Coinbase Closes Shop On Coinbase Markets Office And Cuts Off 30 Engineering Jobs
Coinbase Shuts Down Coinbase Markets Office And Axes 30 Jobs
Coinbase, one of the largest crypto exchanges in the United States, has recently decided to shut down a Chicago office that the company opened last year. 30 engineering jobs were also axed during the shutdown of the office.
This division was called Coinbase Markets and its main goal was to provide technology for the company that would be used in matching engines and high-frequency trading of cryptos.
The main reason for shutting down the office is because it “didn’t work out”. According to the spokesperson of Coinbase, the company wants to be the “Google of crypto”, so they have to try new things, but not all of them will actually work out as intended at first.
When the new office was started, it was a big thing. At the time, the company affirmed that the new office would provide the company with several talented engineers and that they were really able to offer reliable services for the exchange. That did not seem to happen as intended, as the office is being shut down.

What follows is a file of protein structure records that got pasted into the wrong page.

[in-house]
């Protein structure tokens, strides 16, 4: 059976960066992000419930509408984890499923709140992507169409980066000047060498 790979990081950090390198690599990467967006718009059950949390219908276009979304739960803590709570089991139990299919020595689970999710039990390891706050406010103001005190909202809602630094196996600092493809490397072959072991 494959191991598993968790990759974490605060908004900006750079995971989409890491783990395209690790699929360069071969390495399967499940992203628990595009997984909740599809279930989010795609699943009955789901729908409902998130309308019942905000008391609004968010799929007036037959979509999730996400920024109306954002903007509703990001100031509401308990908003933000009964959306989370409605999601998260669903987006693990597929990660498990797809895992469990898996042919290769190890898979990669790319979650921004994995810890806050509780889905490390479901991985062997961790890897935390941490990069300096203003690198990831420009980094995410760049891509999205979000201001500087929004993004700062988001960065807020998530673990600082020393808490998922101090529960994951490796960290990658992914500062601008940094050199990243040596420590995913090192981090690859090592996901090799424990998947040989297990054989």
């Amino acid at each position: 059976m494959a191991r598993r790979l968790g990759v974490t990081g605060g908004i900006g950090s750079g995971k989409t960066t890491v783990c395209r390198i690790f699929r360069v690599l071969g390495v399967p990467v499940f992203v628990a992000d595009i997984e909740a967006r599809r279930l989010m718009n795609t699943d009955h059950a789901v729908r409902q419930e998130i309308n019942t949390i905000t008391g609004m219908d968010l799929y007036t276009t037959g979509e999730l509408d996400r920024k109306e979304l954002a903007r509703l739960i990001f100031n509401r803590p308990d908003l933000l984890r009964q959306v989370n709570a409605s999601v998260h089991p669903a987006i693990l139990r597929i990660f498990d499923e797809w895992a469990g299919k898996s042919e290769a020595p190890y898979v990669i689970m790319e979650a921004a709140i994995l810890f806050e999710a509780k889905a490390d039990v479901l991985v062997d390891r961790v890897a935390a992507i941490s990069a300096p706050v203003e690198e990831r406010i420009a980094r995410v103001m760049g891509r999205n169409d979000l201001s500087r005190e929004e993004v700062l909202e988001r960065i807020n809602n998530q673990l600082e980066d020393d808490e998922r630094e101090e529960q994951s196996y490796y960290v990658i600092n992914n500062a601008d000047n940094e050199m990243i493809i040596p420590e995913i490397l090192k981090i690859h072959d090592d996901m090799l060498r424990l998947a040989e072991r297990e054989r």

The two leads of the office, Derek Groothius (current engineering head, former Chief Software Engineer at DRW) and Paul Bauerschmidt (current product lead, former CME employee) were also fired, so they will be leaving Coinbase soon.
Some of the employees of the office will be relocated, especially the ones which were not directly connected to the matching engine, which seems to be the fatal failure of the office. These employees will move to San Francisco and start working in the main office of the exchange.
Coinbase Markets, The Office That Shut Down
When the office was created for Coinbase Markets, the main goal was to devise a technology that could be used for high frequency and low latency trading with crypto.
After the initial experiment, it simply does not seem like Coinbase is prioritizing the development of this kind of technology anymore. Now, the company is more interested in courting the institutional investors by offering them over the counter (OTC) markets instead.
However, all the technology created in Chicago will be retained by the company and integrated into its current technology, which can be used to upgrade the current technology used in the company.